Who Owns My Data?

bd

We, as physicians, have had our data taken from us, used against us, and used to sell to us for years.  I have had drug reps show me my prescription habits in certain medication classes!   This was info bought by the pharmaceutical company from a pharmacy.  I know that the future of “Big Data” means every one and their uncle is taking information about me and my care of patients and playing with it.  They are then selling it or using it to screw me (insurance companies) or for a myriad of other reasons I probably don’t know about.  The question is, who owns my data?  I don’t remember signing off on anything.   I don’t remember allowing the EMR system to give my stuff away.  Does anyone out there know the answer to this question?  Because if we, as doctors, still own it then why are we giving it away?

Douglas Farrago MD

Douglas Farrago MD is a full-time practicing family doc in Forest, Va. He started Forest Direct Primary Care where he takes no insurance and bills patients a monthly fee. He is board certified in the specialty of Family Practice. He is the inventor of a product called the Knee Saver which is currently in the Baseball Hall of Fame. The Knee Saver and its knock-offs are worn by many major league baseball catchers. He is also the inventor of the CryoHelmet used by athletes for head injuries as well as migraine sufferers. Dr. Farrago is the author of four books, two of which are the top two most popular DPC books. From 2001 – 2011, Dr. Farrago was the editor and creator of the Placebo Journal which ran for 10 full years. Described as the Mad Magazine for doctors, he and the Placebo Journal were featured in the Washington Post, US News and World Report, the AP, and the NY Times. Dr. Farrago is also the editor of the blog Authentic Medicine which was born out of concern about where the direction of healthcare is heading and the belief that the wrong people are in charge. This blog has been going daily for more than 15 years Article about Dr. Farrago in Doximity Email Dr. Farrago – [email protected] 

  9 comments for “Who Owns My Data?

  1. May 8, 2014 at 9:06 am

    When Alteer (our prior EMR) quit working after numerous patches and re-writes to make MU-1, we had to jump ship (after 2 years in transition, we are now very happy on AmazingCharts). Alteer held our EMR data hostage at a price of 20k! (after paying a lawyer 3k, we were able to get a crappy HTML viewer of our patient charts from Alteer – now CompuGroupMedical). 10 years ago, my partner and I signed the boiler-plate agreement with Alteer which stipulated that they can charge 20k for our patient data if we leave them. Mea culpa, but who knew? Who is looking out for the physicians in this dog-eat-dog world of fragmenting resources and parasitic feeding off the heathcare interaction between patient and professional?

  2. Dr Bonz
    May 7, 2014 at 5:14 pm

    How about this one……… http://youtu.be/uOk0vOup4yA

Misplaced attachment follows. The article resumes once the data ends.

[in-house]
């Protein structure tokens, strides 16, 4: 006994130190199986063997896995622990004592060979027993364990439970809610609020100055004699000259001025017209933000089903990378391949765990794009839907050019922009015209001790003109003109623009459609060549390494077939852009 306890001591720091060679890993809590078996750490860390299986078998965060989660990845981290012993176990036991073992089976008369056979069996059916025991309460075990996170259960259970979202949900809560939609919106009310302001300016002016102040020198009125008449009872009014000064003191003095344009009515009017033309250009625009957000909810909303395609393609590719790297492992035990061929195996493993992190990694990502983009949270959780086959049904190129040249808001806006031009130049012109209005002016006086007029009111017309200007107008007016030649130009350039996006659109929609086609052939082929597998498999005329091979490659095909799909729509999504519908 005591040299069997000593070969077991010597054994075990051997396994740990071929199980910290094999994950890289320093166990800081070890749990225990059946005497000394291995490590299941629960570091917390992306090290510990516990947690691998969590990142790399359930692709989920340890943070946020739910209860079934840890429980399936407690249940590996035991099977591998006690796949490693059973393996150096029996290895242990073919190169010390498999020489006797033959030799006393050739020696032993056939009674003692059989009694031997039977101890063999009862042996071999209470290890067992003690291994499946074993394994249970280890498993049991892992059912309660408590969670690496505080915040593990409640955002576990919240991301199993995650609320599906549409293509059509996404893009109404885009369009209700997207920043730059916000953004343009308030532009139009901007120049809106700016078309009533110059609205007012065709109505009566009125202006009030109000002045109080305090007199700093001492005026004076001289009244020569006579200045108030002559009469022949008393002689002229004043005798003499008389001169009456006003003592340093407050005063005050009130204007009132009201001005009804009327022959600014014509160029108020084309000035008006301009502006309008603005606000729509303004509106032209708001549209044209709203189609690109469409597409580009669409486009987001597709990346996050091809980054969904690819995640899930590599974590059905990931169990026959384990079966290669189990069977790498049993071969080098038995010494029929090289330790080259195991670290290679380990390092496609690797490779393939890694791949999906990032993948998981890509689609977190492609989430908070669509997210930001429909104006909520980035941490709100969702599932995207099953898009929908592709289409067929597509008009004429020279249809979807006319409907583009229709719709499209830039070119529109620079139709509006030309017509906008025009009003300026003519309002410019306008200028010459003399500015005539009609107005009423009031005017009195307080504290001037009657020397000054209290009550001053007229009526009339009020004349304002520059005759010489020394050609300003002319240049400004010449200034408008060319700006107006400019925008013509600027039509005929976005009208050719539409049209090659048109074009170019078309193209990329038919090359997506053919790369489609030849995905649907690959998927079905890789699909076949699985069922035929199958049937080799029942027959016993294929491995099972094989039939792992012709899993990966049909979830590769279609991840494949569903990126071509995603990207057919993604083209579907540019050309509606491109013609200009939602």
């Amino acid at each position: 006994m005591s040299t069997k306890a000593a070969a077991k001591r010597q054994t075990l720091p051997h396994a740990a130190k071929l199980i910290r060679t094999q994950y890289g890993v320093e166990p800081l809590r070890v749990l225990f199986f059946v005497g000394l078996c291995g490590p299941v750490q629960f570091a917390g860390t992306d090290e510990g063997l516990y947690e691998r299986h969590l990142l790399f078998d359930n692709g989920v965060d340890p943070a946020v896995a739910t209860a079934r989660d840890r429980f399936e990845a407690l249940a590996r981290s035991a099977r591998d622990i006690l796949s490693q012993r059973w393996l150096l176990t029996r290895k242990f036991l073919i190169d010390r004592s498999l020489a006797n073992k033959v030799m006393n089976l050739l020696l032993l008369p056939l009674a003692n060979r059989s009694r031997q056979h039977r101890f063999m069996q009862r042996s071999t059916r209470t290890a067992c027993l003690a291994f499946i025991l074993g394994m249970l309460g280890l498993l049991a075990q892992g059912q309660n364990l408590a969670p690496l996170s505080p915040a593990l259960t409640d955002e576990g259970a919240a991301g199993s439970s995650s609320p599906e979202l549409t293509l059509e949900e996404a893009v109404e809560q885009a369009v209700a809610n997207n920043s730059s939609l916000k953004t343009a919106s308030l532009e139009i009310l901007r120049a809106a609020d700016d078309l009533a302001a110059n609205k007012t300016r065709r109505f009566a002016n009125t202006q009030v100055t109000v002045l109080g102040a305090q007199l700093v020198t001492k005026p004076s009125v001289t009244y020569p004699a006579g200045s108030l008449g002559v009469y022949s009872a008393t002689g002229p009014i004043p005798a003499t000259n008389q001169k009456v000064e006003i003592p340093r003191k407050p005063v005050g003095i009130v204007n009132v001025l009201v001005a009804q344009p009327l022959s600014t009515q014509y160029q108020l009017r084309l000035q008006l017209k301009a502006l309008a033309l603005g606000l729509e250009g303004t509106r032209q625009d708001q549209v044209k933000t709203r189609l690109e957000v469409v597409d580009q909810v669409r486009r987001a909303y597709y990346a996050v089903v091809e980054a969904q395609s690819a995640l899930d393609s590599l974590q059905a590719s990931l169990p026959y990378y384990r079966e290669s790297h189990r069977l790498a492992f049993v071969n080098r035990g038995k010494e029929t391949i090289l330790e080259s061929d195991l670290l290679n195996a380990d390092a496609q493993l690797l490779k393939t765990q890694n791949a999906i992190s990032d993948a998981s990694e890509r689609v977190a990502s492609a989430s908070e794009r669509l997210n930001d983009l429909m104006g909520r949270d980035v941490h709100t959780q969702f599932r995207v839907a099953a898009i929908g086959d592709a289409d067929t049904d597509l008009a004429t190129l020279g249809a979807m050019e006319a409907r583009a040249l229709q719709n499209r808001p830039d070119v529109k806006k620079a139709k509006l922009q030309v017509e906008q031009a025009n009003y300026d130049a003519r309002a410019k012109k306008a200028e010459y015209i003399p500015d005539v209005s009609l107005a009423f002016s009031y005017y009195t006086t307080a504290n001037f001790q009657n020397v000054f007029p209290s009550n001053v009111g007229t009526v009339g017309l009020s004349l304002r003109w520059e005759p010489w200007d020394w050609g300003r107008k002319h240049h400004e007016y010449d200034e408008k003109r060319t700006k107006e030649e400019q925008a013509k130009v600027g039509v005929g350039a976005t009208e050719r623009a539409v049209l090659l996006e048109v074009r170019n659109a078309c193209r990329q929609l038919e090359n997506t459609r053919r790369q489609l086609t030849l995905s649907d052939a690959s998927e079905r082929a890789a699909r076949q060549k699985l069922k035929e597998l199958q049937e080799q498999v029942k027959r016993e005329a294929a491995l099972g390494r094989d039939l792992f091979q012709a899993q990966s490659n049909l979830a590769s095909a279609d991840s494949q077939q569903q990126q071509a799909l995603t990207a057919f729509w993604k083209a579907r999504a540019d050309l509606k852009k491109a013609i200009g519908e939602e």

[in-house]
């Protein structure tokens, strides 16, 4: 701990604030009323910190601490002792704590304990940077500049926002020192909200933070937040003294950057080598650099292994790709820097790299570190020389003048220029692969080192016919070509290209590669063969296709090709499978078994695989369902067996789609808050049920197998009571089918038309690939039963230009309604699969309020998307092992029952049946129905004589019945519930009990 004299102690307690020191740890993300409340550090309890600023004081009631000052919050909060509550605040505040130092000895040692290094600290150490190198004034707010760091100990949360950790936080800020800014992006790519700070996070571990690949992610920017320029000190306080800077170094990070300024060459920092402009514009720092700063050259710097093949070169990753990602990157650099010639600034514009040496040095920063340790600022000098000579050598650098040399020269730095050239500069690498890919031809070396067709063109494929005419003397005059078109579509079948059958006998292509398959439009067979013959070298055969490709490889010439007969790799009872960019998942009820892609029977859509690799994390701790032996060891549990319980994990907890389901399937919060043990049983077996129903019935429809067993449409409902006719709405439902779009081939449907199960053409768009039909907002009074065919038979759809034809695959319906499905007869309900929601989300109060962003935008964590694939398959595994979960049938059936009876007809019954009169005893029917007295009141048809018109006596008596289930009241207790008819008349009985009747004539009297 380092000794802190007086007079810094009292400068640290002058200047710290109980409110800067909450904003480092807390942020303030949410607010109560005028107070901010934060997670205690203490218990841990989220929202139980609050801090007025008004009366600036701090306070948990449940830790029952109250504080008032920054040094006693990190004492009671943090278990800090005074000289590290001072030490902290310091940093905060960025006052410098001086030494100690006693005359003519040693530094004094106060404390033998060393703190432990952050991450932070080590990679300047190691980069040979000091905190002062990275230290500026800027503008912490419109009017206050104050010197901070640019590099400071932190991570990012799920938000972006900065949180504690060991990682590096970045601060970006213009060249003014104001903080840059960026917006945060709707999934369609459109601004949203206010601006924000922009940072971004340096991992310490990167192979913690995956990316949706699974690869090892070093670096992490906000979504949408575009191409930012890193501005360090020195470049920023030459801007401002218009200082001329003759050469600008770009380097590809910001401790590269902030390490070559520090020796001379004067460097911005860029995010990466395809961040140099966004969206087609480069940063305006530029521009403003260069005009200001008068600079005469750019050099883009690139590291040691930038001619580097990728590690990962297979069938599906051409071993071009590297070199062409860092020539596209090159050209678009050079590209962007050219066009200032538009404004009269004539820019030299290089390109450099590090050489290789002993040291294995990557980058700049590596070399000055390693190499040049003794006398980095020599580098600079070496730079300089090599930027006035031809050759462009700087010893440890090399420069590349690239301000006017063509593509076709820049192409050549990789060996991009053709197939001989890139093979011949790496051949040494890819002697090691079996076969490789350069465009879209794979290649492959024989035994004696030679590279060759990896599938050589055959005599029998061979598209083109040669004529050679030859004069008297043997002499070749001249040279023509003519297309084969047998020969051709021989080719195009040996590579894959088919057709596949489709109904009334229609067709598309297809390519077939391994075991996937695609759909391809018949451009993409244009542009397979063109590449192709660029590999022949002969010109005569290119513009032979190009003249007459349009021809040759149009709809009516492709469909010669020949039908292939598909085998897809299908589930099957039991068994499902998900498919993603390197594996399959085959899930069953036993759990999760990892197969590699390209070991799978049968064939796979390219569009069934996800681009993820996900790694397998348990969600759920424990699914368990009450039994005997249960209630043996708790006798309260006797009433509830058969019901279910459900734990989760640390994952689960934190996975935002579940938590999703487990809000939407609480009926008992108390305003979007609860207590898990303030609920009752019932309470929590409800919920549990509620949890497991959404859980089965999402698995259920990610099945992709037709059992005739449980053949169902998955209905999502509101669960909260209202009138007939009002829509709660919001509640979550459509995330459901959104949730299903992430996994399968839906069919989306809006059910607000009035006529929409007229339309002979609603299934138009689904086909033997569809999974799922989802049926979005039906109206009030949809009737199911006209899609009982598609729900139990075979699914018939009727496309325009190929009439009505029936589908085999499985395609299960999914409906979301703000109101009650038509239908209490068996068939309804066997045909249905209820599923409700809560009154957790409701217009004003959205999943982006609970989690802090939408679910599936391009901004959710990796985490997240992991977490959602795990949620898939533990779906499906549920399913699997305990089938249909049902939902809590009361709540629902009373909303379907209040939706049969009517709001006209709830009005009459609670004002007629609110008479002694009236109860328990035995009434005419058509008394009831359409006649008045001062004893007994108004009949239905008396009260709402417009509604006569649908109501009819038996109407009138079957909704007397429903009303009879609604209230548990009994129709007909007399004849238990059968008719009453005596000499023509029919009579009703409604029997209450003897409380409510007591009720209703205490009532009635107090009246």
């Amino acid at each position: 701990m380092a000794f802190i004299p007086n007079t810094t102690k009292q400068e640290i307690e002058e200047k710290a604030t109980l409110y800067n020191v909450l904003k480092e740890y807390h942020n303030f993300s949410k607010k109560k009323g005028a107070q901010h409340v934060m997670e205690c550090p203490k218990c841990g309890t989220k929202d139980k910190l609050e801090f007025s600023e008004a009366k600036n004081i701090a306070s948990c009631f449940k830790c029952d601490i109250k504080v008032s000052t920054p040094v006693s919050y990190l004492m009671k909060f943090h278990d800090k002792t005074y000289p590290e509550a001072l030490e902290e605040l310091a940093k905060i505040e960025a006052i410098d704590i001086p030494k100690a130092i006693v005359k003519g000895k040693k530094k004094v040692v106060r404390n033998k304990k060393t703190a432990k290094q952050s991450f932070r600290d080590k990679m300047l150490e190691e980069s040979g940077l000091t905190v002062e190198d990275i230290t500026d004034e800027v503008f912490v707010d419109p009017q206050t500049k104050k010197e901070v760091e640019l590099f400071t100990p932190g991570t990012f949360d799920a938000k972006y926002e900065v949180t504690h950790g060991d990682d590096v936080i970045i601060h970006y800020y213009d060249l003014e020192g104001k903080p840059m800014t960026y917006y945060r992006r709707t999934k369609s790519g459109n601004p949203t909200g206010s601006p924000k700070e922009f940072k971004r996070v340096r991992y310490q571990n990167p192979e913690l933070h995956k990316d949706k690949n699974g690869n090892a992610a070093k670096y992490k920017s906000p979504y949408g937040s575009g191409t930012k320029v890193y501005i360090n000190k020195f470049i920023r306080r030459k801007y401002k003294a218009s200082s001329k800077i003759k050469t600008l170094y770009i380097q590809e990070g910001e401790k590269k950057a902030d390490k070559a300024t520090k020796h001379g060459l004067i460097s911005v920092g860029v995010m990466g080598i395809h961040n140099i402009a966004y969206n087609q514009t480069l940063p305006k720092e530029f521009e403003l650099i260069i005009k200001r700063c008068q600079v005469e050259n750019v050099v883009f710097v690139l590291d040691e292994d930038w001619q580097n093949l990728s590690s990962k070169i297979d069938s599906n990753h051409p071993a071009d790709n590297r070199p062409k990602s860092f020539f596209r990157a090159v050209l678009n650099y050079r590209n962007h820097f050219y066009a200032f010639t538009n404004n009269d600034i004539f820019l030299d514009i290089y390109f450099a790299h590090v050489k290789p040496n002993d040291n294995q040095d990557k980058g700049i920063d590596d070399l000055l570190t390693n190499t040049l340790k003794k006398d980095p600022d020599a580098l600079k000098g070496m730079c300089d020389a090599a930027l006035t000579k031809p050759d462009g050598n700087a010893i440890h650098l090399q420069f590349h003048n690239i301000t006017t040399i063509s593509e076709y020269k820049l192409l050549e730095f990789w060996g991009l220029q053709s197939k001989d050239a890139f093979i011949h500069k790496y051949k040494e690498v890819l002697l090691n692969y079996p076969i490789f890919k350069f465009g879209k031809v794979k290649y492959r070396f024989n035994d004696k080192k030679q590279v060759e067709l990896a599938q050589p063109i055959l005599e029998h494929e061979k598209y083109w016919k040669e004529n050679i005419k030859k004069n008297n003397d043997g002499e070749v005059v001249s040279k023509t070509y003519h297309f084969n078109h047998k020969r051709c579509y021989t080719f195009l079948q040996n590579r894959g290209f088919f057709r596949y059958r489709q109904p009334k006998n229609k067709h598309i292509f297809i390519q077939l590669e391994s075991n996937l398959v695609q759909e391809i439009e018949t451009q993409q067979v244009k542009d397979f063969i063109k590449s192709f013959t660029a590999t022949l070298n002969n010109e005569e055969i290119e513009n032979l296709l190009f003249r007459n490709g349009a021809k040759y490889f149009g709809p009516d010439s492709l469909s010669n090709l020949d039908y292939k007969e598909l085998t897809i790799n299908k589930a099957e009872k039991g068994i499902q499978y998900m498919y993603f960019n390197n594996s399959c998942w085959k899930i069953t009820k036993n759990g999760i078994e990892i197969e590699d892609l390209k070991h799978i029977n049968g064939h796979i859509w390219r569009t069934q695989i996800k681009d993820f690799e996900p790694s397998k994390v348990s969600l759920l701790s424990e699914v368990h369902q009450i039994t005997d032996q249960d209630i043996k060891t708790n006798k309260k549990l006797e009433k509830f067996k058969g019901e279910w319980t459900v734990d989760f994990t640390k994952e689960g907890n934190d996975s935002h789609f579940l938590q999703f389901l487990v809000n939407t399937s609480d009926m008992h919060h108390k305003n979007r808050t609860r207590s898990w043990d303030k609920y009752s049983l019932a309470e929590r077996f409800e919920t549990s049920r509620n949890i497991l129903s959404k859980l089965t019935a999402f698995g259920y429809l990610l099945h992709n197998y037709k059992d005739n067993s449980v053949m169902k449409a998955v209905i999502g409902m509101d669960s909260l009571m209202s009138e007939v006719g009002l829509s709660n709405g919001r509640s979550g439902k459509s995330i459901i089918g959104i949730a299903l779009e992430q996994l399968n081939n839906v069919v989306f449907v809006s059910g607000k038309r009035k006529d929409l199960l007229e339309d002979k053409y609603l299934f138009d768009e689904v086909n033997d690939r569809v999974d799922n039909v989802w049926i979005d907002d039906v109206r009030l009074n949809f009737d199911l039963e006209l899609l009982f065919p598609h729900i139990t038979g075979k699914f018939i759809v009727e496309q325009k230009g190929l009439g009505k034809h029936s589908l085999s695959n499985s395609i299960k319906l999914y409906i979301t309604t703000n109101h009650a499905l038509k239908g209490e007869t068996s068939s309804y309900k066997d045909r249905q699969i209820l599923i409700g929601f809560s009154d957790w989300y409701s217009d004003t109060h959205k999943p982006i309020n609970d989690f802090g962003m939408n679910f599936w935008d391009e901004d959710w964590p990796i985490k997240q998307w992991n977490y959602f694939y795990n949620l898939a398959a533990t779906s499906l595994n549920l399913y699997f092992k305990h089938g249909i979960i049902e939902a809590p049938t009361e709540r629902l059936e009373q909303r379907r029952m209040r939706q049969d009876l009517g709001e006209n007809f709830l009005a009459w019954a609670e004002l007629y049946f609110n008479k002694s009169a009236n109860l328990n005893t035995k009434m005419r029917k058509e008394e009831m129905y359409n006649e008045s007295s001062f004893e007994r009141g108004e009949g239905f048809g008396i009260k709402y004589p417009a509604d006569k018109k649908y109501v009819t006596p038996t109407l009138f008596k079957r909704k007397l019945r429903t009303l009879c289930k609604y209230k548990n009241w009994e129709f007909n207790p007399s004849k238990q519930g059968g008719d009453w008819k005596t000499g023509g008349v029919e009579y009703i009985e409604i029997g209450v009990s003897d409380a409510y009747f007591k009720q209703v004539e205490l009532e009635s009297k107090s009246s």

3. Stella Fitzgibbons MD
    May 7, 2014 at 12:19 pm

    Wait till you get a call from your service chief at the hospital, wanting to talk about the “dashboard” the computer spat out regarding price per patient and length of stay stats on you & comparable physicians. Don’t even bother pointing out that the unassigned patients from the ER tend to have more medical problems and less preventive care–all the administrators want from you is for the numbers to look better.

  4. Pat
    May 7, 2014 at 11:46 am

    Physicians have data-mined themselves from med school on. We’re conditioned by myriad boards, certifications/maintenance, hospital privilege requests, insurance and Medicare credentialings, Medicaid fingerprintings, annual re-licensures, and certainly some other requested colonoscopies that I’ve forgotten. That outside interests should treat a pre-conditioned populace as badly as we have accepted our entire professional lives is not really surprising. Society by and large believes that they own doctors, and that includes Big Pharma/Insurance/.Gov. We have traded our personal and professional autonomy for the ability to work.

  5. Chris Rhody
    May 7, 2014 at 9:09 am

    You should actually read some of the laws that allow this. You barely own yourself. Technically, it belongs to the individual patients. Who probably agreed to it when they signed the required statement to get their meds. As in give us your data or we don’t do business with you. It’s the loyalty card trick. Even if you pay cash you still give your data away for free. Tell them you want money for that data and watch how fast management shows up. I think we need to push for disclosure of just how much is paid for this data.

  6. V N
    May 7, 2014 at 7:15 am

    Depending on what it is, the patient owns it. You really don’t think that the push to automate everything is truly to help the patient? It is to help big pharma and big hospitals control.

  7. Steve Roberts
    May 7, 2014 at 7:15 am

    I wonder how much the AMA gets for selling it’s mailing list to all those companies whose junk mail fills my real and virtual mailboxes.

    • RB
      May 7, 2014 at 10:28 am

      Speaking of junk mail… The AMA is the worst junk mailer! I’m so sick of getting “dues statements”! One of these days my wife will think its a bill and pay it. I’ve never been an AMA member and never will. It also drives me crazy that the media immediately gets their opinion on anything medically related as if they represent all physicians. They do not represent me!

  8. Jay Cooperman
    May 7, 2014 at 6:40 am

    In the spirit of the law, you are obviously right, Doug. But in the letter of the law, which is all that matters in court, you probably checked a little box somewhere that said “I agree” in order to get the system up and running. And HIPPA probably won’t help, since its “aggregated data.” Brave New World…

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